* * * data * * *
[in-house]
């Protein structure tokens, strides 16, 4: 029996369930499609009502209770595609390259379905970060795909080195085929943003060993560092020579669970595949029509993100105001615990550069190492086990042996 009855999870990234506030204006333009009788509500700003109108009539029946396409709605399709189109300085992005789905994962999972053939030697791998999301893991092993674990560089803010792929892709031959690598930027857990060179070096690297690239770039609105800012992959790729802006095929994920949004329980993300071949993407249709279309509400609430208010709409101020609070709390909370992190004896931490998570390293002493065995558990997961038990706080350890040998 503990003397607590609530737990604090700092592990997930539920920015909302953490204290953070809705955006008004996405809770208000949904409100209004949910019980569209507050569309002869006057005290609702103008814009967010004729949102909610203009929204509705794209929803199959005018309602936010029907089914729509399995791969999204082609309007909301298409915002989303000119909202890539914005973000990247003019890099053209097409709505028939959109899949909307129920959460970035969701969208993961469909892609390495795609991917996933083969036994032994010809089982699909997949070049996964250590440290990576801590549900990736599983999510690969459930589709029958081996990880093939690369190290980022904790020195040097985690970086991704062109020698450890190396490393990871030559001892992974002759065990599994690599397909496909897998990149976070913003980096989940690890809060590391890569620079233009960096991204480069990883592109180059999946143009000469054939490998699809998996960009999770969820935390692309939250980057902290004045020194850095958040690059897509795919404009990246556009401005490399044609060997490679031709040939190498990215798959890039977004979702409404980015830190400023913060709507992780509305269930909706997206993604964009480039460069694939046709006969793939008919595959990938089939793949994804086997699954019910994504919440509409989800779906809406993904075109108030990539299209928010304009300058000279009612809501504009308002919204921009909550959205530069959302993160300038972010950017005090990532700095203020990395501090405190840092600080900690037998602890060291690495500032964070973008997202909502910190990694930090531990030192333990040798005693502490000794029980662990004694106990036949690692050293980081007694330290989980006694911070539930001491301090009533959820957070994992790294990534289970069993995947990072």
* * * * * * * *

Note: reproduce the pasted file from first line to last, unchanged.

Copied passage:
[in-house]
């Protein structure tokens, strides 16, 4: 029996369930499609009502209770595609390259379905970060795909080195085929943003060993560092020579669970595949029509993100105001615990550069190492086990042996 009855999870990234506030204006333009009788509500700003109108009539029946396409709605399709189109300085992005789905994962999972053939030697791998999301893991092993674990560089803010792929892709031959690598930027857990060179070096690297690239770039609105800012992959790729802006095929994920949004329980993300071949993407249709279309509400609430208010709409101020609070709390909370992190004896931490998570390293002493065995558990997961038990706080350890040998 503990003397607590609530737990604090700092592990997930539920920015909302953490204290953070809705955006008004996405809770208000949904409100209004949910019980569209507050569309002869006057005290609702103008814009967010004729949102909610203009929204509705794209929803199959005018309602936010029907089914729509399995791969999204082609309007909301298409915002989303000119909202890539914005973000990247003019890099053209097409709505028939959109899949909307129920959460970035969701969208993961469909892609390495795609991917996933083969036994032994010809089982699909997949070049996964250590440290990576801590549900990736599983999510690969459930589709029958081996990880093939690369190290980022904790020195040097985690970086991704062109020698450890190396490393990871030559001892992974002759065990599994690599397909496909897998990149976070913003980096989940690890809060590391890569620079233009960096991204480069990883592109180059999946143009000469054939490998699809998996960009999770969820935390692309939250980057902290004045020194850095958040690059897509795919404009990246556009401005490399044609060997490679031709040939190498990215798959890039977004979702409404980015830190400023913060709507992780509305269930909706997206993604964009480039460069694939046709006969793939008919595959990938089939793949994804086997699954019910994504919440509409989800779906809406993904075109108030990539299209928010304009300058000279009612809501504009308002919204921009909550959205530069959302993160300038972010950017005090990532700095203020990395501090405190840092600080900690037998602890060291690495500032964070973008997202909502910190990694930090531990030192333990040798005693502490000794029980662990004694106990036949690692050293980081007694330290989980006694911070539930001491301090009533959820957070994992790294990534289970069993995947990072």